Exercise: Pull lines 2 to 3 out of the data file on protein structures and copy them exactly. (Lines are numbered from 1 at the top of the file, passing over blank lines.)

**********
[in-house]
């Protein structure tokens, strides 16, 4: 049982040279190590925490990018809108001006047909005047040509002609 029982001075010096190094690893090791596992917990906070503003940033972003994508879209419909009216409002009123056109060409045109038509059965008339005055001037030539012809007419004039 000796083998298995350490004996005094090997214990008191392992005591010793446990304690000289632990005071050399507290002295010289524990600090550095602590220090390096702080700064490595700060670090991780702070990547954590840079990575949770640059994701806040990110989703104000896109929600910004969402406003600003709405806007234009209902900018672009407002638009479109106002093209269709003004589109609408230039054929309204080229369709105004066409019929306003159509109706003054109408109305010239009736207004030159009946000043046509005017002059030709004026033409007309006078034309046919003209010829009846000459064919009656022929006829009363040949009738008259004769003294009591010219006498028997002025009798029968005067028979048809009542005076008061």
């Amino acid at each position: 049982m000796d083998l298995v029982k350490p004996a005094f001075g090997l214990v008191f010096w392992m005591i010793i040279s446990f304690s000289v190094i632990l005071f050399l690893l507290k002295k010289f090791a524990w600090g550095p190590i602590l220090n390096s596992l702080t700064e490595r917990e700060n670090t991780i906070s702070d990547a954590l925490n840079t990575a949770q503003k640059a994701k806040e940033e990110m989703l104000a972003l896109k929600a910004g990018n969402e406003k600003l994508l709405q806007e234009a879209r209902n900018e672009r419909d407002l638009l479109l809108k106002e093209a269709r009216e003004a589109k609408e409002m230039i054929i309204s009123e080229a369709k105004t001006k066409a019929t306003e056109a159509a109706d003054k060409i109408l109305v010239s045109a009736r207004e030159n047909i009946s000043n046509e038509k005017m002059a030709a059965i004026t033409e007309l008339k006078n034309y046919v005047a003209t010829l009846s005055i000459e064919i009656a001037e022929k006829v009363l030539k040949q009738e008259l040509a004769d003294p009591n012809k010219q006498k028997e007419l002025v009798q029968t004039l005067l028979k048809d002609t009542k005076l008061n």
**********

């Protein structure tokens, strides 16, 4: 049982040279190590925490990018809108001006047909005047040509002609 029982001075010096190094690893090791596992917990906070503003940033972003994508879209419909009216409002009123056109060409045109038509059965008339005055001037030539012809007419004039 000796083998298995350490004996005094090997214990008191392992005591010793446990304690000289632990005071050399507290002295010289524990600090550095602590220090390096702080700064490595700060670090991780702070990547954590840079990575949770640059994701806040990110989703104000896109929600910004969402406003600003709405806007234009209902900018672009407002638009479109106002093209269709003004589109609408230039054929309204080229369709105004066409019929306003159509109706003054109408109305010239009736207004030159009946000043046509005017002059030709004026033409007309006078034309046919003209010829009846000459064919009656022929006829009363040949009738008259004769003294009591010219006498028997002025009798029968005067028979048809009542005076008061």
């Amino acid at each position: 049982m000796d083998l298995v029982k350490p004996a005094f001075g090997l214990v008191f010096w392992m005591i010793i040279s446990f304690s000289v190094i632990l005071f050399l690893l507290k002295k010289f090791a524990w600090g550095p190590i602590l220090n390096s596992l702080t700064e490595r917990e700060n670090t991780i906070s702070d990547a954590l925490n840079t990575a949770q503003k640059a994701k806040e940033e990110m989703l104000a972003l896109k929600a910004g990018n969402e406003k600003l994508l709405q806007e234009a879209r209902n900018e672009r419909d407002l638009l479109l809108k106002e093209a269709r009216e003004a589109k609408e409002m230039i054929i309204s009123e080229a369709k105004t001006k066409a019929t306003e056109a159509a109706d003054k060409i109408l109305v010239s045109a009736r207004e030159n047909i009946s000043n046509e038509k005017m002059a030709a059965i004026t033409e007309l008339k006078n034309y046919v005047a003209t010829l009846s005055i000459e064919i009656a001037e022929k006829v009363l030539k040949q009738e008259l040509a004769d003294p009591n012809k010219q006498k028997e007419l002025v009798q029968t004039l005067l028979k048809d002609t009542k005076l008061n």